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And, to show that the psychology of fiction is reaching maturity, here's a research bulletin on a new article, published on-line in the American Psychological Association's principal journal of social psychology. It's by Geoff Kaufman and Lisa Libby (2012), and it draws on the theory of fiction-as-simulation, that we at OnFiction have been exploring.
Kaufman and Libby start their article with the following epigraph from Hayakawa (1990):
In a very real sense, people who have read good literature have lived more than people who cannot or will not read. It is not true that we have only one life to lead; if we can read, we can live as many more lives and as many kinds of lives as we wish.
readers simulate the events of a narrative as though they were a particular character in the story world, adopting the character’s mindset and perspective as the story progresses rather than orienting themselves as an observer or evaluator of the character (p. 2 of the pre-publication paper.)
Kaufman and Libby chose the term experience-taking to mean a merging with the character, a loss of the self-other distinction. It is to be compared with perspective-taking, in which one keeps one's identity and at the same time understands what another person is thinking and feeling.
In their first three experiments, Kaufman and Libby looked at the relationship between people's awareness of their own self and their level of experience-taking while reading the piece of narrative they were given. In Experiment 1, the researchers found that the higher people's scores were on a measure of consciousness of their own individual experience, the lower were their scores on experience-taking as they read the story. In Experiment 2, readers who were asked to think of themselves generically, as average students, independently of what they were studying, as compared with thinking of themselves as individuals, had higher scores on experience-taking when reading. In Experiment 3, participants who read the story in a cubicle with a mirror in it, as compared to reading in a cubicle without a mirror, had lower scores on experience-taking.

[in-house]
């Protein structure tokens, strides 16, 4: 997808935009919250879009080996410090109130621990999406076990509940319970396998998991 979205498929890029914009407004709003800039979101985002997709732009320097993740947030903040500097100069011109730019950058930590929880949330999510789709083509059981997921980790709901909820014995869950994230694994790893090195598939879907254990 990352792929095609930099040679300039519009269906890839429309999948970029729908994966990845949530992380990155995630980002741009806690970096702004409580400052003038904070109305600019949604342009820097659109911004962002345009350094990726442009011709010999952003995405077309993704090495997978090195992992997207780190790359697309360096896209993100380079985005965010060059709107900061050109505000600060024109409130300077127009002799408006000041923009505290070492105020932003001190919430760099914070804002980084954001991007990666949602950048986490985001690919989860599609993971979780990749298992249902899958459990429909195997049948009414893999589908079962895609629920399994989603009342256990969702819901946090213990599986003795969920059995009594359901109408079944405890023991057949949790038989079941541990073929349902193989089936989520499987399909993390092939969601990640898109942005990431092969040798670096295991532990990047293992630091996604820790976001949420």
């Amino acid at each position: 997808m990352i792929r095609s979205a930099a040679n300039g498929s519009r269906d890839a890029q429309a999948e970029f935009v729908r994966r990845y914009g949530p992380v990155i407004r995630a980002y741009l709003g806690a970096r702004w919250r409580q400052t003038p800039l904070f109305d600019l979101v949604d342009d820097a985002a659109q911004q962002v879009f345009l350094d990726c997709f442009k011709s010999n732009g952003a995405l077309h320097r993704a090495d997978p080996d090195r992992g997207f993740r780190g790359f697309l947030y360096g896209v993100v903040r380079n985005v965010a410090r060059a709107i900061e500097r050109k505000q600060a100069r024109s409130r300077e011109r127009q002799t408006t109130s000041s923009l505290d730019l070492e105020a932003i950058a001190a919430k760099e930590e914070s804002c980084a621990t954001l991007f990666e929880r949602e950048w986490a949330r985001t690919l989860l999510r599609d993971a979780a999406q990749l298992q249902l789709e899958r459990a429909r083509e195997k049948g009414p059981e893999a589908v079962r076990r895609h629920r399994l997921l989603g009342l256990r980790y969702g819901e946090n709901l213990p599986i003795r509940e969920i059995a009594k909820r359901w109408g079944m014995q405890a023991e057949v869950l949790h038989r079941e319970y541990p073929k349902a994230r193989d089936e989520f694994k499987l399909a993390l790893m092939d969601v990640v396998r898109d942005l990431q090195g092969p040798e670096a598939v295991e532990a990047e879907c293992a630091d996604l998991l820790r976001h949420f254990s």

In their second group of studies, Kaufman and Libby manipulated the experimental conditions. In Experiment 4, they found that narratives told in first-person voice induced more experience-taking in readers than narratives told in third-person voice. In Experiments 5 and 6, they found that later as compared with earlier introduction into a narrative of information that indicated that a protagonist was a member of a group (respectively homosexual or African-American) of which the reader was not a member, increased experience-taking.
This paper is an important step in understanding conditions of narratives that encourage identification in terms of entering lives other than just the ones given to us by chance and circumstance.
Samuel Hayakawa (1990). Language in thought and action. New York: Harcourt Brace.
Geoff Kaufman & Lisa Libby (2012). Changing beliefs and behavior through experience-taking. Journal of Personality and Social Psychology. Advance online publication. doi: 10.1037/a0027525